Rex Tillerson the U.S. Secretary of State is on a trip to Asia accompanied by just one reporter, a correspondent at the White House from IJR the Independent Journal Review, on online outlet that was founded during 2012 by former political operatives who are Republican.

In a prepared statement, the IJR announced on Tuesday that last week the U.S. State Department offered IJR reporter Erin McPike, a spot aboard the aircraft of the Secretary of State for his trip to Asia.

Officials from the State Department did not respond to the many requests made for comment on the reason an IJR reporter was invited to travel with the Secretary.

Previously, reporters covering the trip by Tillerson to China, Japan and South Korea were told by the State Department, he would not take reporters on his aircraft and that they would need to fly commercially, which broke decades of precedent that has been in place since Henry Kissinger was Secretary of State.

Complaints came in from major media organizations such as CNN, BBC, the Washington Post, Reuters and the New York Times.

McPike, who is an IJR correspondent at the White House and reported previously for Real Clear Politics, National Journal, NBC News and CNN joined IJR in February.

To date, no pool reports have been filed by McPike. Those reports are what reporters traveling with the Secretary normally file, as a way to inform colleagues not with Tillerson of actions or statements by the top diplomat of the U.S.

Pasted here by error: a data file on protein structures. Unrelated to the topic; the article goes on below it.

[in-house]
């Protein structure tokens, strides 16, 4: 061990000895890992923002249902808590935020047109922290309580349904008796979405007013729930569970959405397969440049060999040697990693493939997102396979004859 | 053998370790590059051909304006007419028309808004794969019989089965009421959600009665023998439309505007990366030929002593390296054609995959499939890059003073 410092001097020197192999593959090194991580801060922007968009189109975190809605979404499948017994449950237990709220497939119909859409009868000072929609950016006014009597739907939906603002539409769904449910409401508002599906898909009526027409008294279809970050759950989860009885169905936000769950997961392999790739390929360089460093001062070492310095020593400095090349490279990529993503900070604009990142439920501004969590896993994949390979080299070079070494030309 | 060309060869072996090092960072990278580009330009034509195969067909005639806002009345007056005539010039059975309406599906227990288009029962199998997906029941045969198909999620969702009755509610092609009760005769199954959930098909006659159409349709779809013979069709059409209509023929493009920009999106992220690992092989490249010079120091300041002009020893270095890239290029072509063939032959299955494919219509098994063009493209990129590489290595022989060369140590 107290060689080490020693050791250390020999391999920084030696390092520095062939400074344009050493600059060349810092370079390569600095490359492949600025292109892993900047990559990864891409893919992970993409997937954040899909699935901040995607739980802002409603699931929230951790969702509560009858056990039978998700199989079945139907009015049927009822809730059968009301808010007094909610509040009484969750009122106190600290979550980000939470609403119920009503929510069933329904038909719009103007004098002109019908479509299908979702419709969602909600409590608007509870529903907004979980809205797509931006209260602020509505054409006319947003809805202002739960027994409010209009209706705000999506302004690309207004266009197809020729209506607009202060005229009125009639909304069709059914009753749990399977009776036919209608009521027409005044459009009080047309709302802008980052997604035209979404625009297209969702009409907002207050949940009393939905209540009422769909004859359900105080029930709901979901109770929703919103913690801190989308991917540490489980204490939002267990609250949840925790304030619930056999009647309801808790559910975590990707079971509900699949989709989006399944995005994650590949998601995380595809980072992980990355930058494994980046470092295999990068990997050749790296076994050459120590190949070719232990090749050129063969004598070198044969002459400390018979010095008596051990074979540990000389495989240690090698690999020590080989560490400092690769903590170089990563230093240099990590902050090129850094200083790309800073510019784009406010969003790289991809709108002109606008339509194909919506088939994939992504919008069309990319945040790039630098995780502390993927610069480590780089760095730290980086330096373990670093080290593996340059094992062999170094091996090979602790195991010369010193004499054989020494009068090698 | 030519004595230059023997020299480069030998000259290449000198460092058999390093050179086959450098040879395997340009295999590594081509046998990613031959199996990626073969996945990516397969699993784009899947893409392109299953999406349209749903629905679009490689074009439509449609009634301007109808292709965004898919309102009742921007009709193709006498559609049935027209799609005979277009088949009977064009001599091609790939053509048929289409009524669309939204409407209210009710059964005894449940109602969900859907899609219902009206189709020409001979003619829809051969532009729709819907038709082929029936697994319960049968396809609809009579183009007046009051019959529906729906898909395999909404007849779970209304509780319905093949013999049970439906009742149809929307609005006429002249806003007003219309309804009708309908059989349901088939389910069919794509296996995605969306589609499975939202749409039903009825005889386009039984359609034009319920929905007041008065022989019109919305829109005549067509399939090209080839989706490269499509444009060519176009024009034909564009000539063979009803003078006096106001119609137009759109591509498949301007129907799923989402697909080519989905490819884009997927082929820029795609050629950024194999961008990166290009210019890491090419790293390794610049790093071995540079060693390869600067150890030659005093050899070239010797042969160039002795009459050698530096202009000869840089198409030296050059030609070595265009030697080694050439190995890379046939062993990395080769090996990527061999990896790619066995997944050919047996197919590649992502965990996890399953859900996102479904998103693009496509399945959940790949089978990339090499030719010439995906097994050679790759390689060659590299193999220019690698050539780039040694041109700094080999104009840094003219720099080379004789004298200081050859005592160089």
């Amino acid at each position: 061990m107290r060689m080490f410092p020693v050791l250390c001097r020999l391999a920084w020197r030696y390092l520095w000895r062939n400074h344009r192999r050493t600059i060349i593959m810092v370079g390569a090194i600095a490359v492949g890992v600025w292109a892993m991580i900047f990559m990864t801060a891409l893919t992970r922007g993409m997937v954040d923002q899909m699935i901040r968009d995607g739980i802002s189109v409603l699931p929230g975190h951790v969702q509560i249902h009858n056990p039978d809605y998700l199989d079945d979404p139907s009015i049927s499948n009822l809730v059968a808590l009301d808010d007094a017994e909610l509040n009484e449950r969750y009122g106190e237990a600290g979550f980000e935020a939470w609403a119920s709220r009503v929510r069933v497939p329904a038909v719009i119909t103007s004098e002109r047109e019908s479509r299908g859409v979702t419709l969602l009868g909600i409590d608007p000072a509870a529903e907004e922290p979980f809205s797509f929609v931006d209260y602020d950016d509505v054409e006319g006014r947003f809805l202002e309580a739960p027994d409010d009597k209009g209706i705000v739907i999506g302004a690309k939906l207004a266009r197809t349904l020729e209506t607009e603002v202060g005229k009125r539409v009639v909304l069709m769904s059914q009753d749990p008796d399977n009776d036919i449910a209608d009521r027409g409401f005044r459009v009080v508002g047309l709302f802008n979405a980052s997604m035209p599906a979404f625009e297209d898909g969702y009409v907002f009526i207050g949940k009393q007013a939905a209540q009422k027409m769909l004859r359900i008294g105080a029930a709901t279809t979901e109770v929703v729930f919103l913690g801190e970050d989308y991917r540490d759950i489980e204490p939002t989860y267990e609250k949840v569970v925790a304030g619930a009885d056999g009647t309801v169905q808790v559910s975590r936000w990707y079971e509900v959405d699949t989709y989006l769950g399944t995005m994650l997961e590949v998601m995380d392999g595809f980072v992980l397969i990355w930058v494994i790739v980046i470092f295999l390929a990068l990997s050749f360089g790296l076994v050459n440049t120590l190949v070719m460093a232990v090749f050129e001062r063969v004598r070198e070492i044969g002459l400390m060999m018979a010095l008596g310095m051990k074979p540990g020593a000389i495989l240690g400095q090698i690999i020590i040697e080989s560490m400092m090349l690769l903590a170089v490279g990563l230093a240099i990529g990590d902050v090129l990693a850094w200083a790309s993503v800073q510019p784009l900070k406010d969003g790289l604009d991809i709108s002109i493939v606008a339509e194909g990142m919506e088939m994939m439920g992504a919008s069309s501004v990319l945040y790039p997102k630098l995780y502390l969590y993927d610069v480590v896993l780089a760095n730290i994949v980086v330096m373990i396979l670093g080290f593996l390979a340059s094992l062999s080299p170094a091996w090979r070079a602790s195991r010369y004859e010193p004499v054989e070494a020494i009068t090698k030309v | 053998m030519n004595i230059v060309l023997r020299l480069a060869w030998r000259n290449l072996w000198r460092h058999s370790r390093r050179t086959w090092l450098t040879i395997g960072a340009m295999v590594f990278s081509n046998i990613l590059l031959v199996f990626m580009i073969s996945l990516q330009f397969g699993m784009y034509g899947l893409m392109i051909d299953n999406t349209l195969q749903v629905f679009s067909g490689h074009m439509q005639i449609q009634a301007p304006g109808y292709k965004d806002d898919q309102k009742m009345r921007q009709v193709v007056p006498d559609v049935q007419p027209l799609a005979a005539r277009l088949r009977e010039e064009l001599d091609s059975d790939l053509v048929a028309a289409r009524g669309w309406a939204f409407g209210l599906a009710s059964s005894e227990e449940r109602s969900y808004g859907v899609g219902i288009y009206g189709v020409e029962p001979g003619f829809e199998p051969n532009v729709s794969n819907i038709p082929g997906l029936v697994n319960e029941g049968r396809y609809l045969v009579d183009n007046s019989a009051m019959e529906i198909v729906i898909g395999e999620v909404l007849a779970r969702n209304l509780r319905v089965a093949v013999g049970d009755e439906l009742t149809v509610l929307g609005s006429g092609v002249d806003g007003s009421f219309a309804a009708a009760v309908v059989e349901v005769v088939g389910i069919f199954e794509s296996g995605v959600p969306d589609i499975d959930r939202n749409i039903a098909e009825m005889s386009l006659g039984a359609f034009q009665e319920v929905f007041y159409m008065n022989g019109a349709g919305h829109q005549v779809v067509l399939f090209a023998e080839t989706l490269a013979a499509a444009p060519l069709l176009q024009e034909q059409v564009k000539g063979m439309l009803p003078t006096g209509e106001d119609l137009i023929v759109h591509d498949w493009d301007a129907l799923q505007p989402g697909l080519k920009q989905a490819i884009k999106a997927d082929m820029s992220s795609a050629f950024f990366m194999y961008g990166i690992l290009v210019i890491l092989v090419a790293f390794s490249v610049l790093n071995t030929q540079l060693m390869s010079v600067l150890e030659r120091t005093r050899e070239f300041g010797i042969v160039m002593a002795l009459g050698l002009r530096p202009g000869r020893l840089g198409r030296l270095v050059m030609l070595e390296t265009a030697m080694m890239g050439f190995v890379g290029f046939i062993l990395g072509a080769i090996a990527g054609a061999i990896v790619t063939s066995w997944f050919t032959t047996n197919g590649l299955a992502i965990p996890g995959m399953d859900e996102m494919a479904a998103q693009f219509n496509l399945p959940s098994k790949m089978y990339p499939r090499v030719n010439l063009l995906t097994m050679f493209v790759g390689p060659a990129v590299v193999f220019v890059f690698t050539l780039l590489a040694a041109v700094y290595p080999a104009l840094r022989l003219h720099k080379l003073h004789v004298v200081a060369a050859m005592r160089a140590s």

An IJR spokesperson did not respond to requests on whether or not McPike would be filing pool reports to her colleagues.

For a number of decades, the secretaries of state have almost always asked media to travel on their plane. In what are considered rare cases, particularly late in the tenure of a secretary some outlets declined invitations, such as the December 2016 trip by John Kerry to the kingdom of Saudi Arabia.

Republican top diplomats such as Alexander Haig, James Baker, George Schultz and Condoleezza Rice would routinely take 10 journalists or more on overseas trips, even when visiting conflict zone like Central America and Lebanon.

Through Tuesday, only hours prior to the scheduled take off of Tillerson, the State Department did not confirm if any reporters were flying with Tillerson.

News organizations traveling with officials from the U.S. pay the government for the cost of air travel, which means the reason given by a White House spokesperson that this was a cost cutting measure raised doubts.

Get Analysts' Upgrades and Downgrades Daily - Enter your email address below to receive a concise daily summary of analysts' upgrades, downgrades and new coverage with MarketBeat.com's FREE daily email newsletter.